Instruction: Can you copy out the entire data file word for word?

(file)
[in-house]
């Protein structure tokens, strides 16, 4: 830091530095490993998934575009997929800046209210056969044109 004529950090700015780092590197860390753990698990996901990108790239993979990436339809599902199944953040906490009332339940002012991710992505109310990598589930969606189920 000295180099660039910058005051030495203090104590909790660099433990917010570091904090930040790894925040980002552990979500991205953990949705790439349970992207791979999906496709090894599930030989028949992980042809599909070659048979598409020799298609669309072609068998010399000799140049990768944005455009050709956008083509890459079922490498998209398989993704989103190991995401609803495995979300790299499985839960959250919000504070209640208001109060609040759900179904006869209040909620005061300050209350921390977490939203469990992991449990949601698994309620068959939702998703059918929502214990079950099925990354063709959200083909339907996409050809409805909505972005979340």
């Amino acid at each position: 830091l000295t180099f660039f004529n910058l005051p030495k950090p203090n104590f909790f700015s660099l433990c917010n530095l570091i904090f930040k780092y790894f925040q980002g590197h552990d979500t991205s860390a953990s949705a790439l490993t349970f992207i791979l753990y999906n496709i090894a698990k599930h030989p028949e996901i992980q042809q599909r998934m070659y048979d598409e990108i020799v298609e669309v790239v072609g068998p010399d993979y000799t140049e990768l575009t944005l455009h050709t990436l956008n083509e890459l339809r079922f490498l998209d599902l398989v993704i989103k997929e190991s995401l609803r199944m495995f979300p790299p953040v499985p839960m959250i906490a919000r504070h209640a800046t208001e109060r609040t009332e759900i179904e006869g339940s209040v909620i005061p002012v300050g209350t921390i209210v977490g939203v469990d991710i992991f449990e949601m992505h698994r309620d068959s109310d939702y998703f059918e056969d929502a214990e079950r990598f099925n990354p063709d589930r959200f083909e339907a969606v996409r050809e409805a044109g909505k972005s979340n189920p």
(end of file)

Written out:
[in-house]
């Protein structure tokens, strides 16, 4: 830091530095490993998934575009997929800046209210056969044109 004529950090700015780092590197860390753990698990996901990108790239993979990436339809599902199944953040906490009332339940002012991710992505109310990598589930969606189920 000295180099660039910058005051030495203090104590909790660099433990917010570091904090930040790894925040980002552990979500991205953990949705790439349970992207791979999906496709090894599930030989028949992980042809599909070659048979598409020799298609669309072609068998010399000799140049990768944005455009050709956008083509890459079922490498998209398989993704989103190991995401609803495995979300790299499985839960959250919000504070209640208001109060609040759900179904006869209040909620005061300050209350921390977490939203469990992991449990949601698994309620068959939702998703059918929502214990079950099925990354063709959200083909339907996409050809409805909505972005979340």
């Amino acid at each position: 830091l000295t180099f660039f004529n910058l005051p030495k950090p203090n104590f909790f700015s660099l433990c917010n530095l570091i904090f930040k780092y790894f925040q980002g590197h552990d979500t991205s860390a953990s949705a790439l490993t349970f992207i791979l753990y999906n496709i090894a698990k599930h030989p028949e996901i992980q042809q599909r998934m070659y048979d598409e990108i020799v298609e669309v790239v072609g068998p010399d993979y000799t140049e990768l575009t944005l455009h050709t990436l956008n083509e890459l339809r079922f490498l998209d599902l398989v993704i989103k997929e190991s995401l609803r199944m495995f979300p790299p953040v499985p839960m959250i906490a919000r504070h209640a800046t208001e109060r609040t009332e759900i179904e006869g339940s209040v909620i005061p002012v300050g209350t921390i209210v977490g939203v469990d991710i992991f449990e949601m992505h698994r309620d068959s109310d939702y998703f059918e056969d929502a214990e079950r990598f099925n990354p063709d589930r959200f083909e339907a969606v996409r050809e409805a044109g909505k972005s979340n189920p």